Day 375

Brewmaster students sometimes get a chance to be a bit creative outside the college–but frequently you have to be flexible with regards to time–and sleep.

Earlier this week, I got a text message from my summertime brewery: would I be willing to come in early on Saturday morning to brew up a special beer of my choice on their pilot system for the upcoming Cask Days festival?


Saturday sunrise over Toronto: Hey, there’s no rush hour!

Well, yes I would. So it was that well before the sun arose, I was heading into Toronto, trying to get my brain going with a large double double. On the plus side: no rush-hour traffic on a Saturday morning.

Two weeks ago in Sensory Evaluation, Chef Olson had showed us a chipotle pepper that he had created by smoking/dehydrating a jalapeño pepper. Since then, the idea of brewing a spicy chipotle beer had been at the back of my mind. I was thinking of using a dark porter or stout as a base–smoked porters are all the rage in some places–but I didn’t want the roasted barley notes of the porter to overwhelm the smokiness of the chipotles. Hmmm. A black lager (known in Germany as ein schwarzbier) is noted for having no roasty notes. Hmmm. Okay, let’s go with the black lager.

So it was that I arrived at the brewery in the cold light of dawn clutching what was left of my large doube double and 500 grams of Black Prinz malt–a malted barley that is designed to add dark colour to a beer without adding any roasty, chocolate or coffee notes.

The brew went well, and boy, was it black. Dark black coffee black. Alas, the specific gravity was a bit lower than expected–I’ll have to check my recipe on Monday in Brewhouse Calculations. But it was black. Adding lager yeast to the wort made it, by definition, a black lager.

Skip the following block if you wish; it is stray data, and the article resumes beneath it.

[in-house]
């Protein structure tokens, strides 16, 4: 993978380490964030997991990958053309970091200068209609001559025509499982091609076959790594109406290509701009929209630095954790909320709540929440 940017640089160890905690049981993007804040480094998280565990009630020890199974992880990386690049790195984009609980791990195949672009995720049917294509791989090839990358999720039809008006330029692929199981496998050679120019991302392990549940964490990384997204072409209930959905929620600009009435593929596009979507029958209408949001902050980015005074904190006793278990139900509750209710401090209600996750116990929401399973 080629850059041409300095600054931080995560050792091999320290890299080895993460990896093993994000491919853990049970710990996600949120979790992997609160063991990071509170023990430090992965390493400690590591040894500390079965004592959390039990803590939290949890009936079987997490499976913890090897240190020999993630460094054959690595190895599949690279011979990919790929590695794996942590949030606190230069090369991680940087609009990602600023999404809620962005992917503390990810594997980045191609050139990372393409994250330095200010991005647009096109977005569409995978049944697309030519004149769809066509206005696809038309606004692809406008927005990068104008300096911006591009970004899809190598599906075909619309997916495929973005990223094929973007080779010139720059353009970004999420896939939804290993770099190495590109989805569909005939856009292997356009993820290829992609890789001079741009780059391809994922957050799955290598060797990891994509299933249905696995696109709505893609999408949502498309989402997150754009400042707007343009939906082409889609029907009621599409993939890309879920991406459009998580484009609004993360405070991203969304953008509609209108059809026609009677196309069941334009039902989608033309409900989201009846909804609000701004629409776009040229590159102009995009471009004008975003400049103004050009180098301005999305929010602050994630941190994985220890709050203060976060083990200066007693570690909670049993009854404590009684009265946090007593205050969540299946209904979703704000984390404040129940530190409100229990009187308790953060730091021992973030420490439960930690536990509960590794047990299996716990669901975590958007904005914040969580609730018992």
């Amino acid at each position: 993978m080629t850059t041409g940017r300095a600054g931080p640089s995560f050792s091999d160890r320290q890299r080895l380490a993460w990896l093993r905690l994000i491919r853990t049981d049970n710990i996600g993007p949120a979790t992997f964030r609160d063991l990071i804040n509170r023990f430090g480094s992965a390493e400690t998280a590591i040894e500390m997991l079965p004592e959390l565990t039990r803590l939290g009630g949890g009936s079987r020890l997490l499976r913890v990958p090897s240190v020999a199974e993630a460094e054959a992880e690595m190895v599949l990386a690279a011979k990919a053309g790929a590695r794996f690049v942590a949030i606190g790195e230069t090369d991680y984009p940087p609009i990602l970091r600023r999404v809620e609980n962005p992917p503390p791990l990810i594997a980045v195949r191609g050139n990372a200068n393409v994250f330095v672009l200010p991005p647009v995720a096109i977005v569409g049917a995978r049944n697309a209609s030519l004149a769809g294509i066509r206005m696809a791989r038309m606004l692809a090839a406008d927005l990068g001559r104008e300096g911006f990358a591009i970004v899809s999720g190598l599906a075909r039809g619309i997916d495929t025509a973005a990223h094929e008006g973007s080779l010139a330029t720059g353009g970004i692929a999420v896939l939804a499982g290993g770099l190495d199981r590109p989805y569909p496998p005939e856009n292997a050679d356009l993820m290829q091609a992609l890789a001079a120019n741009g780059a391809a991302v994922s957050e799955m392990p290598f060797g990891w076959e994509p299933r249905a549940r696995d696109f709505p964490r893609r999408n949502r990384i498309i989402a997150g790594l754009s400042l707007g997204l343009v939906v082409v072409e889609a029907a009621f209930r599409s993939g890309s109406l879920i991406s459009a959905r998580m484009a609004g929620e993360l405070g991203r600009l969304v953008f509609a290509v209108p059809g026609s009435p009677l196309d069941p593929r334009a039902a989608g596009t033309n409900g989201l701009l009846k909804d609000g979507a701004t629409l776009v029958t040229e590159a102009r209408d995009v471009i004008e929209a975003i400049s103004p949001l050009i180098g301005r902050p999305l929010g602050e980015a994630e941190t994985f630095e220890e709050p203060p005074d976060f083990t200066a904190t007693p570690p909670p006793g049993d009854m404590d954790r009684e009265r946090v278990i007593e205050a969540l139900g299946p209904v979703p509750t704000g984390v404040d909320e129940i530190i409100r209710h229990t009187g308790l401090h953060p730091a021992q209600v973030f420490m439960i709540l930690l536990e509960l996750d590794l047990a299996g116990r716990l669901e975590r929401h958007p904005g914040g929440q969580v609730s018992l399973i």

Next step while the lager is fermenting is to buy some jalapeño peppers. Oh, and find a smoker. And find out how to use the smoker. And smoke the jalapeños. And then doubtless buy a second batch of jalapeños. And then smoke them properly the second time around.

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4 Comments on “Day 375”

  1. Ok, I’m going to ask it here… You’re using lager yeast but cask days are October 27/28. Is there something special that is happening in house that you’re able to get it out there so quickly? I’m sure it’s secret, proprietary stuff so you can say that if you like. 😉

    • Alan Brown Says:

      Uhhh, why yes! It’s secret proprietary stuff. That’s the ticket!

      Actually, I’m counting on having about 5 weeks for primary ferment and maturation, then a week in the cask for secondary fermentation, which should clean up any diacetyl and other compounds that might be left over.

      The timeline is tight–much tighter than for an ale–but I think it will work out.

  2. Sonja Says:

    I hope you didn’t take that photo while driving!

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